“Your timing is incredible!”
That reply from then-University News director Neil Fagenbaum caught me by surprise. I had sent an e-mail to let him know I was returning to Rochester after spending the better part of a year living in California. My only request to him was to keep an ear open for local job postings. As it turned out, he wouldn’t need to.
“I literally just had a staff member resign,” he went on to share. Neil and I had developed a friendly acquaintance prior to my departure for the west coast. I knew he was excited about the possibility of having me join the staff—as was I. So, on May 30, 2000, less than two weeks after reuniting with my hometown, I formally joined the RIT community.
More than 12 years later, my relationship with RIT remains firmly in tact, but my employment status will soon change. As I announced in a post to my personal blog a few weeks ago, I am leaving my position here to return west. I have accepted a position with the University of Colorado Boulder where, beginning next week, I will serve as director of communications and alumni relations for the Leeds School of Business.
It’s impossible to adequately summarize how transformative my time at RIT has been for me. It started merely as a job—a steady source of income. But it didn’t take long for me to find fulfillment in covering campus news and sharing the university’s story with anyone willing to hear it.
I still reflect fondly over the excitement I felt traveling to San Antonio in 2001 to coordinate publicity for the Alamo Big Shot. I knew then that, in joining University News, I had scored a pretty good gig.
Increasingly RIT took on greater significance in my life. It’s not an exaggeration to say it has become part of my identity.
In 2003, I proudly joined the ranks of alumni by earning my MBA in the E. Phillip Saunders College of Business. I later added the title of adjunct professor, teaching an introductory course in public relations over several years in the College of Liberal Arts. Both opportunities enhanced my exposure to our amazing student population, which in itself proved transformative.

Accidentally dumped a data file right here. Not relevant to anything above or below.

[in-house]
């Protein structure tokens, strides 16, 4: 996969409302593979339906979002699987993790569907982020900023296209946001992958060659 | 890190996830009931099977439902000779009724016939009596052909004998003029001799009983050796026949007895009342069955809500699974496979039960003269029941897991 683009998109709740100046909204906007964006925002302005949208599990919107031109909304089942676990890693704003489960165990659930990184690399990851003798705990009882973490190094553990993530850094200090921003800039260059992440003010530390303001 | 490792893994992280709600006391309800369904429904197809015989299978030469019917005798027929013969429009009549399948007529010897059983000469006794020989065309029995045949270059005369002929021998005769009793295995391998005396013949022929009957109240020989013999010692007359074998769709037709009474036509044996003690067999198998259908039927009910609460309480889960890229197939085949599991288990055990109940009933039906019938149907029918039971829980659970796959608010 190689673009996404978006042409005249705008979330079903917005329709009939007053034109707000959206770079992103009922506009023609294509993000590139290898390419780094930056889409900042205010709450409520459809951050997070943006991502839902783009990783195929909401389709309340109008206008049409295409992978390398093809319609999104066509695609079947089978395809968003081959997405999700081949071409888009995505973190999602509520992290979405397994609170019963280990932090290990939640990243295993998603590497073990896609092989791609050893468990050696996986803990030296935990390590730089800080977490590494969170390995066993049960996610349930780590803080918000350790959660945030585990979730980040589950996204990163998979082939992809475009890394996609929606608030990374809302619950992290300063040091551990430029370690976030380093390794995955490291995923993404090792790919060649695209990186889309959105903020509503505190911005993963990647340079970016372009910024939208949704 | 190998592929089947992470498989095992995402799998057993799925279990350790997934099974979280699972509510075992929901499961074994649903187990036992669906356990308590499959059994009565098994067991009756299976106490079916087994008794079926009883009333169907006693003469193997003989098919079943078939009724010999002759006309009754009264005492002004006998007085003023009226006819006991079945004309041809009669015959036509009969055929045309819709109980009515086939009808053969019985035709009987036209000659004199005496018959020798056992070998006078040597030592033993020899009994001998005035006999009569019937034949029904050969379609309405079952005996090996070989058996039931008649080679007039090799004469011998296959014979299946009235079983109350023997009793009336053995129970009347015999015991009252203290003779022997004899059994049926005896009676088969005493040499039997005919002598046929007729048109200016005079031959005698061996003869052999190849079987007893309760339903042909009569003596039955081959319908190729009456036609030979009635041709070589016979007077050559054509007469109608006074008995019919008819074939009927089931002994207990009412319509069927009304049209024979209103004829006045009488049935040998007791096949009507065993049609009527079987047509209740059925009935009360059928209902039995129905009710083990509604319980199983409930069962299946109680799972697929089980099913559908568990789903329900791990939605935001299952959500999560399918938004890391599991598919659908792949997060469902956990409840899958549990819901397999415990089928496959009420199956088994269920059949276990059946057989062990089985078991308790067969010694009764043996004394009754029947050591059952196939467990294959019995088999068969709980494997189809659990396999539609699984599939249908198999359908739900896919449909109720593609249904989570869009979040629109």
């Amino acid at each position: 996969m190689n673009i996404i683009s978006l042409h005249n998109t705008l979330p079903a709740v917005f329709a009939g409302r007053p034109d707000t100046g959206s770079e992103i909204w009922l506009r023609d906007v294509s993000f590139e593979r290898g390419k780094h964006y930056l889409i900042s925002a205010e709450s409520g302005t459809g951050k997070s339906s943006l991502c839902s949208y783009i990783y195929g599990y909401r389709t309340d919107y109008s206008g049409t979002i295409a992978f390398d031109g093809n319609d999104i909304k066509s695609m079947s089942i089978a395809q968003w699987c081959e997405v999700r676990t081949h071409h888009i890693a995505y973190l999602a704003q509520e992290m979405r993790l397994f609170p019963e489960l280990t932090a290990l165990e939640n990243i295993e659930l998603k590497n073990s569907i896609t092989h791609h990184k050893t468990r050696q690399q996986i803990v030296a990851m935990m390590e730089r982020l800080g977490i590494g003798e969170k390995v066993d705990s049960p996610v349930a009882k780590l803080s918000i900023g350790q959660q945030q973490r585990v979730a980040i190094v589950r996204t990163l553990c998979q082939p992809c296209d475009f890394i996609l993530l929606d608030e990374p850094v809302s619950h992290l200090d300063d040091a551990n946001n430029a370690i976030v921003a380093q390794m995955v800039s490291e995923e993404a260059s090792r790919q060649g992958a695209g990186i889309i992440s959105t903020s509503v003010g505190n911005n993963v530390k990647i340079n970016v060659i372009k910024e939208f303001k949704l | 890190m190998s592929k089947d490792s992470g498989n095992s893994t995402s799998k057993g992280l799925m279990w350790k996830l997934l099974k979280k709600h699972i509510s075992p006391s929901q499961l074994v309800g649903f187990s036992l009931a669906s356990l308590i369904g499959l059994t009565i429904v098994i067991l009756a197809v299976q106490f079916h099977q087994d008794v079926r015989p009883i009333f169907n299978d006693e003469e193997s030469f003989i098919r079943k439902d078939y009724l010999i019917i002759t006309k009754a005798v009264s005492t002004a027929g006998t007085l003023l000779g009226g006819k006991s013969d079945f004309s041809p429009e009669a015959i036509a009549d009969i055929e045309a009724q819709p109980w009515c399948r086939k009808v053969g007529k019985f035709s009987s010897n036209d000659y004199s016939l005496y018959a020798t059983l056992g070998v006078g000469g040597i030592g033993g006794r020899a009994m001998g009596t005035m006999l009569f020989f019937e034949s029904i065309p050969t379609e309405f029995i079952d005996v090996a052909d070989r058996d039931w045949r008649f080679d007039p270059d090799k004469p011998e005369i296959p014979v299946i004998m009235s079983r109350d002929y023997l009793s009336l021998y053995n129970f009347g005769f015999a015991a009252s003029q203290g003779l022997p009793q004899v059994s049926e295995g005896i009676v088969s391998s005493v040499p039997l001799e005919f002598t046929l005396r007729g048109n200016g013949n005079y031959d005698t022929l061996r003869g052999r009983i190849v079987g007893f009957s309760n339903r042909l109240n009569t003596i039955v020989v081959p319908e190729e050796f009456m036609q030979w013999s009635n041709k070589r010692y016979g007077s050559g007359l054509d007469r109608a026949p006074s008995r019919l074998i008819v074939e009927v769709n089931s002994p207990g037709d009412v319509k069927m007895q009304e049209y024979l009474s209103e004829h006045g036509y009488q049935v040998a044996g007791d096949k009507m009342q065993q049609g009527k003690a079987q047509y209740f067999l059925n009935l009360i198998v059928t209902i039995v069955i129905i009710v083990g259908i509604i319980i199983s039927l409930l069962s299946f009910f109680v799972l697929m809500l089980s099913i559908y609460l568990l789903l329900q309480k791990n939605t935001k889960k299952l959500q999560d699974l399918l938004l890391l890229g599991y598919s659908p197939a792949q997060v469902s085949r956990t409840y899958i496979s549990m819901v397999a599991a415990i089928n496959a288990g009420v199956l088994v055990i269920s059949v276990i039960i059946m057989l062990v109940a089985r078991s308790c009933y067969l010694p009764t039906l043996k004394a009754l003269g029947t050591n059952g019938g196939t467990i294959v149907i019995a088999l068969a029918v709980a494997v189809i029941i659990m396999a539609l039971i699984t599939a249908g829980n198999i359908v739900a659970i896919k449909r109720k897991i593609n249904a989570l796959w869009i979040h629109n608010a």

But ultimately taking on the title of director, leading the day-to-day operations of University News for nearly nine years, has brought me the greatest pride at RIT. So it’s not something I give up easily.
I cherish this campus community, and I want you to know that my daily interactions with faculty, staff and students have enriched my experience—and taught me a great deal.
I also wish to use this opportunity to shine the spotlight on the University News staff. It has been my honor to work with such a talented team of professionals. You would be hard pressed to find a higher performing communications staff anywhere. Just ask our peers around Rochester, or come check out the awards that decorate the entrance to our office. The campus remains in capable hands, and I will miss my colleagues tremendously.
My deepest gratitude goes to Bob Finnerty, RIT’s chief communications officer. Bob placed great faith in promoting me to director nine years ago, and he has remained a valued and trusted partner throughout.
Looking back on the past dozen years, there have been countless highlights from my time documenting the RIT story. But it remains very easy to select my favorite. Covering the frenzy leading up to the Tigers’ appearance at the 2010 NCAA Frozen Four hockey tournament was a source of pure joy, highlighted by the ground swell of pride that overtook the campus and the Rochester community. It was so much more than one team’s accomplishment. For me, it accentuated everything the university had achieved in shaping its destiny. It yelled, “We have arrived!”
It’s been remarkable to witness RIT’s ascent over the past 12 years, and I have enjoyed taking part in the rocket ride.
Yeah, I’d agree my timing is “incredible.”